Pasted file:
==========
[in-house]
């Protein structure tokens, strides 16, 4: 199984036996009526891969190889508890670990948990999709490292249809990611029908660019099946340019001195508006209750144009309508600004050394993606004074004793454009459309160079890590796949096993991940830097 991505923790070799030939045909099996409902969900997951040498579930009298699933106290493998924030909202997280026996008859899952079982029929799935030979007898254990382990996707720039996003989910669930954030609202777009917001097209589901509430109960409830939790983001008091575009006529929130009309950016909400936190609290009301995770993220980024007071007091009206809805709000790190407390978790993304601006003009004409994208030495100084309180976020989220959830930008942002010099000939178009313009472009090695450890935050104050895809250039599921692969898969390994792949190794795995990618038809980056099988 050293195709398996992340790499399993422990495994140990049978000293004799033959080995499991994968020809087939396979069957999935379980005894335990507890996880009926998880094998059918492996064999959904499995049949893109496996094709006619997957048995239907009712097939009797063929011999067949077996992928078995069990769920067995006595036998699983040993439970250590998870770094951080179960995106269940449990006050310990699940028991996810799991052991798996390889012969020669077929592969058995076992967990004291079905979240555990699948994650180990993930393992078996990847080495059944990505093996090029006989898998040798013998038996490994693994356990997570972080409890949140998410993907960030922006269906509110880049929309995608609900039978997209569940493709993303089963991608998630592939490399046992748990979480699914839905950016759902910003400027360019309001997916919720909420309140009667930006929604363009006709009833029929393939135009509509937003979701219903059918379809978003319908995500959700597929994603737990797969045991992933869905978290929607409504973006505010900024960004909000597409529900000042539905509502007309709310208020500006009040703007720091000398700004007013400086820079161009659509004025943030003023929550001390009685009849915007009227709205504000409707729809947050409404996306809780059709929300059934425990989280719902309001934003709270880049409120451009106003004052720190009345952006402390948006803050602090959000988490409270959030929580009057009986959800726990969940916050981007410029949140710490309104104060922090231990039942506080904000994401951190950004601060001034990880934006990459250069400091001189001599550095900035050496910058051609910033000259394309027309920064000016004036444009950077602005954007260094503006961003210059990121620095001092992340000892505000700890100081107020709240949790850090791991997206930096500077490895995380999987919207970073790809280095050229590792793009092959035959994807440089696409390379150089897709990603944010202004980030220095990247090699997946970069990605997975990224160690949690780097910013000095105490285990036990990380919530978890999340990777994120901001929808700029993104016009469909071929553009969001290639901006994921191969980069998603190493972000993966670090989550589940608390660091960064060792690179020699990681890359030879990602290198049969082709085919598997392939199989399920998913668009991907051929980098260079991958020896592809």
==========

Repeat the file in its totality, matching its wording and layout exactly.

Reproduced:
[in-house]
């Protein structure tokens, strides 16, 4: 199984036996009526891969190889508890670990948990999709490292249809990611029908660019099946340019001195508006209750144009309508600004050394993606004074004793454009459309160079890590796949096993991940830097 991505923790070799030939045909099996409902969900997951040498579930009298699933106290493998924030909202997280026996008859899952079982029929799935030979007898254990382990996707720039996003989910669930954030609202777009917001097209589901509430109960409830939790983001008091575009006529929130009309950016909400936190609290009301995770993220980024007071007091009206809805709000790190407390978790993304601006003009004409994208030495100084309180976020989220959830930008942002010099000939178009313009472009090695450890935050104050895809250039599921692969898969390994792949190794795995990618038809980056099988 050293195709398996992340790499399993422990495994140990049978000293004799033959080995499991994968020809087939396979069957999935379980005894335990507890996880009926998880094998059918492996064999959904499995049949893109496996094709006619997957048995239907009712097939009797063929011999067949077996992928078995069990769920067995006595036998699983040993439970250590998870770094951080179960995106269940449990006050310990699940028991996810799991052991798996390889012969020669077929592969058995076992967990004291079905979240555990699948994650180990993930393992078996990847080495059944990505093996090029006989898998040798013998038996490994693994356990997570972080409890949140998410993907960030922006269906509110880049929309995608609900039978997209569940493709993303089963991608998630592939490399046992748990979480699914839905950016759902910003400027360019309001997916919720909420309140009667930006929604363009006709009833029929393939135009509509937003979701219903059918379809978003319908995500959700597929994603737990797969045991992933869905978290929607409504973006505010900024960004909000597409529900000042539905509502007309709310208020500006009040703007720091000398700004007013400086820079161009659509004025943030003023929550001390009685009849915007009227709205504000409707729809947050409404996306809780059709929300059934425990989280719902309001934003709270880049409120451009106003004052720190009345952006402390948006803050602090959000988490409270959030929580009057009986959800726990969940916050981007410029949140710490309104104060922090231990039942506080904000994401951190950004601060001034990880934006990459250069400091001189001599550095900035050496910058051609910033000259394309027309920064000016004036444009950077602005954007260094503006961003210059990121620095001092992340000892505000700890100081107020709240949790850090791991997206930096500077490895995380999987919207970073790809280095050229590792793009092959035959994807440089696409390379150089897709990603944010202004980030220095990247090699997946970069990605997975990224160690949690780097910013000095105490285990036990990380919530978890999340990777994120901001929808700029993104016009469909071929553009969001290639901006994921191969980069998603190493972000993966670090989550589940608390660091960064060792690179020699990681890359030879990602290198049969082709085919598997392939199989399920998913668009991907051929980098260079991958020896592809």